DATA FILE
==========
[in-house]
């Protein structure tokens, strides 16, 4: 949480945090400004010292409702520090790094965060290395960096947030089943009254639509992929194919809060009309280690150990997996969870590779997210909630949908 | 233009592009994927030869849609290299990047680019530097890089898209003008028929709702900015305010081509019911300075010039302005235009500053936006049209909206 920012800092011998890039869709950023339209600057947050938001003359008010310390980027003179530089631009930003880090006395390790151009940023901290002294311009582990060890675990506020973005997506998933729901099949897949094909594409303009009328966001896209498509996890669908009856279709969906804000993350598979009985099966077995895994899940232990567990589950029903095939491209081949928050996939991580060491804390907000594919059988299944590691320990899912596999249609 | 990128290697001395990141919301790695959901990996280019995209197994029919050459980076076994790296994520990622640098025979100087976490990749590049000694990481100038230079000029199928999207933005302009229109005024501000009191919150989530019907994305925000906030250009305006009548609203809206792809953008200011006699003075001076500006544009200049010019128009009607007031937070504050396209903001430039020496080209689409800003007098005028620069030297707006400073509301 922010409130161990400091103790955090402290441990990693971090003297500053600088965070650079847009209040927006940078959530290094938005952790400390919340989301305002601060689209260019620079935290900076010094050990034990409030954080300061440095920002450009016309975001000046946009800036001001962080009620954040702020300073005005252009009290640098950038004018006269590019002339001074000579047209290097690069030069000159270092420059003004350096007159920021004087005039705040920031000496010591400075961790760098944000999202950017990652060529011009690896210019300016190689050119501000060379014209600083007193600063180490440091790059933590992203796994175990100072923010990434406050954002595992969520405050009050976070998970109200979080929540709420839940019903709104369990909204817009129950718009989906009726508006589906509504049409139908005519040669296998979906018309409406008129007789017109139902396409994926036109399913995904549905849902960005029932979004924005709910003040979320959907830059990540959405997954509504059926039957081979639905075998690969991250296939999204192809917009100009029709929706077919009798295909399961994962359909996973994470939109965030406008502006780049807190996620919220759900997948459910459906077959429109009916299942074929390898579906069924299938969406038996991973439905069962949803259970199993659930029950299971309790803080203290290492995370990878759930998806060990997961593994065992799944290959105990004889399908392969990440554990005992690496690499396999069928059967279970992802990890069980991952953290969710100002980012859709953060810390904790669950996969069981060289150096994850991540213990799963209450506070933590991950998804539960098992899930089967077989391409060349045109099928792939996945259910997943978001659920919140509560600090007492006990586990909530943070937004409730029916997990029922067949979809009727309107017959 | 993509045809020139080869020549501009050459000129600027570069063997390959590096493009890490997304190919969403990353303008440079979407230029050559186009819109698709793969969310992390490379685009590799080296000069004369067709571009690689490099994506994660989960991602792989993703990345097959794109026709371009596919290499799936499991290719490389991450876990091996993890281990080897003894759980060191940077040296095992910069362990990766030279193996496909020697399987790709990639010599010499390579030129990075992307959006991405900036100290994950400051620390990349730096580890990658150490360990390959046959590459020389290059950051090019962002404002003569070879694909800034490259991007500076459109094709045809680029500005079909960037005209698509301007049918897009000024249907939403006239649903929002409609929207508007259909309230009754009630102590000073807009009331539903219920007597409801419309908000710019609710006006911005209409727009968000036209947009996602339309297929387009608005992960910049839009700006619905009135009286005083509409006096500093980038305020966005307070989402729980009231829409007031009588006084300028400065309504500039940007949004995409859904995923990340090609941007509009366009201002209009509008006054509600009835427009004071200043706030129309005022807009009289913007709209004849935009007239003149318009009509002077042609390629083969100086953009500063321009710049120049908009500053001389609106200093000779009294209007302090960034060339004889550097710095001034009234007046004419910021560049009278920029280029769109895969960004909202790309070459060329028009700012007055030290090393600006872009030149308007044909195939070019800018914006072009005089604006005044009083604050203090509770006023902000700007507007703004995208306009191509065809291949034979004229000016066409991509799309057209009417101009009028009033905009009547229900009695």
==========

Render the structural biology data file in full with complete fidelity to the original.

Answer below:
[in-house]
């Protein structure tokens, strides 16, 4: 949480945090400004010292409702520090790094965060290395960096947030089943009254639509992929194919809060009309280690150990997996969870590779997210909630949908 | 233009592009994927030869849609290299990047680019530097890089898209003008028929709702900015305010081509019911300075010039302005235009500053936006049209909206 920012800092011998890039869709950023339209600057947050938001003359008010310390980027003179530089631009930003880090006395390790151009940023901290002294311009582990060890675990506020973005997506998933729901099949897949094909594409303009009328966001896209498509996890669908009856279709969906804000993350598979009985099966077995895994899940232990567990589950029903095939491209081949928050996939991580060491804390907000594919059988299944590691320990899912596999249609 | 990128290697001395990141919301790695959901990996280019995209197994029919050459980076076994790296994520990622640098025979100087976490990749590049000694990481100038230079000029199928999207933005302009229109005024501000009191919150989530019907994305925000906030250009305006009548609203809206792809953008200011006699003075001076500006544009200049010019128009009607007031937070504050396209903001430039020496080209689409800003007098005028620069030297707006400073509301 922010409130161990400091103790955090402290441990990693971090003297500053600088965070650079847009209040927006940078959530290094938005952790400390919340989301305002601060689209260019620079935290900076010094050990034990409030954080300061440095920002450009016309975001000046946009800036001001962080009620954040702020300073005005252009009290640098950038004018006269590019002339001074000579047209290097690069030069000159270092420059003004350096007159920021004087005039705040920031000496010591400075961790760098944000999202950017990652060529011009690896210019300016190689050119501000060379014209600083007193600063180490440091790059933590992203796994175990100072923010990434406050954002595992969520405050009050976070998970109200979080929540709420839940019903709104369990909204817009129950718009989906009726508006589906509504049409139908005519040669296998979906018309409406008129007789017109139902396409994926036109399913995904549905849902960005029932979004924005709910003040979320959907830059990540959405997954509504059926039957081979639905075998690969991250296939999204192809917009100009029709929706077919009798295909399961994962359909996973994470939109965030406008502006780049807190996620919220759900997948459910459906077959429109009916299942074929390898579906069924299938969406038996991973439905069962949803259970199993659930029950299971309790803080203290290492995370990878759930998806060990997961593994065992799944290959105990004889399908392969990440554990005992690496690499396999069928059967279970992802990890069980991952953290969710100002980012859709953060810390904790669950996969069981060289150096994850991540213990799963209450506070933590991950998804539960098992899930089967077989391409060349045109099928792939996945259910997943978001659920919140509560600090007492006990586990909530943070937004409730029916997990029922067949979809009727309107017959 | 993509045809020139080869020549501009050459000129600027570069063997390959590096493009890490997304190919969403990353303008440079979407230029050559186009819109698709793969969310992390490379685009590799080296000069004369067709571009690689490099994506994660989960991602792989993703990345097959794109026709371009596919290499799936499991290719490389991450876990091996993890281990080897003894759980060191940077040296095992910069362990990766030279193996496909020697399987790709990639010599010499390579030129990075992307959006991405900036100290994950400051620390990349730096580890990658150490360990390959046959590459020389290059950051090019962002404002003569070879694909800034490259991007500076459109094709045809680029500005079909960037005209698509301007049918897009000024249907939403006239649903929002409609929207508007259909309230009754009630102590000073807009009331539903219920007597409801419309908000710019609710006006911005209409727009968000036209947009996602339309297929387009608005992960910049839009700006619905009135009286005083509409006096500093980038305020966005307070989402729980009231829409007031009588006084300028400065309504500039940007949004995409859904995923990340090609941007509009366009201002209009509008006054509600009835427009004071200043706030129309005022807009009289913007709209004849935009007239003149318009009509002077042609390629083969100086953009500063321009710049120049908009500053001389609106200093000779009294209007302090960034060339004889550097710095001034009234007046004419910021560049009278920029280029769109895969960004909202790309070459060329028009700012007055030290090393600006872009030149308007044909195939070019800018914006072009005089604006005044009083604050203090509770006023902000700007507007703004995208306009191509065809291949034979004229000016066409991509799309057209009417101009009028009033905009009547229900009695």